Sprint and its clever lawyers have coined a new term to refer to AT&T and Verizon: The "Twin Bell duopolists." Sprint's FCC filing uses some version of the term more than three dozen times in its filing. Here's one:
"The transaction would make AT&T the nation's largest wireless carrier with 118 million subscribers in total and 43 percent of the post-paid market. Coupled with Verizon's more than 94.1 million total subscribers and 39 percent of the post-paid market, the transaction would create a Twin Bell duopoly with 82 percent of post-paid subscribers, over 78 percent of all wireless revenues, and 88 percent of all wireless operating profits. The Twin Bells' market dominance would dwarf Sprint, the sole remaining national carrier, and the rest of the wireless industry, thereby creating an entrenched, anti-competitive duopoly."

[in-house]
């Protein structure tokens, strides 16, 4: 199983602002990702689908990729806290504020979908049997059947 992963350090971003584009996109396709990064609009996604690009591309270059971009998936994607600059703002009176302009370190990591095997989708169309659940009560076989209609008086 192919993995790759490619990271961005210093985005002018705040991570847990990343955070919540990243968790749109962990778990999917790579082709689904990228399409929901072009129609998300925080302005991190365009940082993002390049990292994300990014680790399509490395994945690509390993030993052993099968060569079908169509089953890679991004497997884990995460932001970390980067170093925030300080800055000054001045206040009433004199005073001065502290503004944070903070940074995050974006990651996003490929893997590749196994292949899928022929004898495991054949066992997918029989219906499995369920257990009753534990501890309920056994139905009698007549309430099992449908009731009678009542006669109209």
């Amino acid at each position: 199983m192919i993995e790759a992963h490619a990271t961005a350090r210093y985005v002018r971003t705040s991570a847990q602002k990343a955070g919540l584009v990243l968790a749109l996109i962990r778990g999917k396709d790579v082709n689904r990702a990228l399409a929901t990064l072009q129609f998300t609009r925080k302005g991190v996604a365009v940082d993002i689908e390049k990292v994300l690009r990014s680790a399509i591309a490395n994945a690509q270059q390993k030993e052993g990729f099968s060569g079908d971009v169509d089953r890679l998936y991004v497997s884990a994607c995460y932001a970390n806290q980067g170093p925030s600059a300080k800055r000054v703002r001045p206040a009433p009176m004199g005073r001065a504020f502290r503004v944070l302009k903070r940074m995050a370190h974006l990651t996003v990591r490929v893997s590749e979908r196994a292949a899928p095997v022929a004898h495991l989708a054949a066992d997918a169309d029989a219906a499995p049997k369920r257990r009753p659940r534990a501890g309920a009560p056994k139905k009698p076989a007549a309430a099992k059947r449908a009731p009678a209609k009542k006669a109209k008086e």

GigaOm adds that Sprint said the merger would "undermine two decades of wireless innovation, said Sprint, and could harm the ability for other players to compete on pricing or push their pace of innovation." Sprint added that such a conglomerate would force handset manufacturers and content producers to bend to the wishes of what would become the biggest player in mobile.
AT&T defended the proposed merger saying some of its wireless competitors are "are confusing the public interest with their own particular corporate interest." AT&T said the merger was supported by organized labor like the AFL-CIO and organizations like the NAACP.